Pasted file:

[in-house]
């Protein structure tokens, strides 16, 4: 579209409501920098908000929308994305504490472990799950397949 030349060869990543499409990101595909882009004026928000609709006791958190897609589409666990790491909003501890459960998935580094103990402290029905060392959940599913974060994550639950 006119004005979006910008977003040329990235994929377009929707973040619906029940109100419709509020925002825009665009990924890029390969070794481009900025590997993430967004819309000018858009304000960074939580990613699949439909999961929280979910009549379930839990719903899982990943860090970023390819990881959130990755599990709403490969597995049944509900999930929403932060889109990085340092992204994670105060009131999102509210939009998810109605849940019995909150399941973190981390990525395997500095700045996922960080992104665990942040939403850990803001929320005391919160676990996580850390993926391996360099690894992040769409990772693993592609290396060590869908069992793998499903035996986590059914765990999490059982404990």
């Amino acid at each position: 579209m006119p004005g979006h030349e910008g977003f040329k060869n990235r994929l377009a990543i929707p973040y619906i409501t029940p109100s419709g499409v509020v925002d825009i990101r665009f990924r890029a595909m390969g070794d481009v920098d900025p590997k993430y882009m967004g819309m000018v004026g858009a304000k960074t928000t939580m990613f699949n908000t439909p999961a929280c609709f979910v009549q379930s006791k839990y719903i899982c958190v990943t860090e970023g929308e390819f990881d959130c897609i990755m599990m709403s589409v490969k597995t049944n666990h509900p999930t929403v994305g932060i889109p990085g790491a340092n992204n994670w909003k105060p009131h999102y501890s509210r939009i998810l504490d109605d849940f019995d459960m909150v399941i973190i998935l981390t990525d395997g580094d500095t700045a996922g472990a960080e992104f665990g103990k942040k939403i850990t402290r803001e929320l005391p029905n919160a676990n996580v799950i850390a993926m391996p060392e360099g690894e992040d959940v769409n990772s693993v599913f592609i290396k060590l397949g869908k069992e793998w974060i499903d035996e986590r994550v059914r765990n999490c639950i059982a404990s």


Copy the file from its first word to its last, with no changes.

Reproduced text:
[in-house]
């Protein structure tokens, strides 16, 4: 579209409501920098908000929308994305504490472990799950397949 030349060869990543499409990101595909882009004026928000609709006791958190897609589409666990790491909003501890459960998935580094103990402290029905060392959940599913974060994550639950 006119004005979006910008977003040329990235994929377009929707973040619906029940109100419709509020925002825009665009990924890029390969070794481009900025590997993430967004819309000018858009304000960074939580990613699949439909999961929280979910009549379930839990719903899982990943860090970023390819990881959130990755599990709403490969597995049944509900999930929403932060889109990085340092992204994670105060009131999102509210939009998810109605849940019995909150399941973190981390990525395997500095700045996922960080992104665990942040939403850990803001929320005391919160676990996580850390993926391996360099690894992040769409990772693993592609290396060590869908069992793998499903035996986590059914765990999490059982404990």
């Amino acid at each position: 579209m006119p004005g979006h030349e910008g977003f040329k060869n990235r994929l377009a990543i929707p973040y619906i409501t029940p109100s419709g499409v509020v925002d825009i990101r665009f990924r890029a595909m390969g070794d481009v920098d900025p590997k993430y882009m967004g819309m000018v004026g858009a304000k960074t928000t939580m990613f699949n908000t439909p999961a929280c609709f979910v009549q379930s006791k839990y719903i899982c958190v990943t860090e970023g929308e390819f990881d959130c897609i990755m599990m709403s589409v490969k597995t049944n666990h509900p999930t929403v994305g932060i889109p990085g790491a340092n992204n994670w909003k105060p009131h999102y501890s509210r939009i998810l504490d109605d849940f019995d459960m909150v399941i973190i998935l981390t990525d395997g580094d500095t700045a996922g472990a960080e992104f665990g103990k942040k939403i850990t402290r803001e929320l005391p029905n919160a676990n996580v799950i850390a993926m391996p060392e360099g690894e992040d959940v769409n990772s693993v599913f592609i290396k060590l397949g869908k069992e793998w974060i499903d035996e986590r994550v059914r765990n999490c639950i059982a404990s």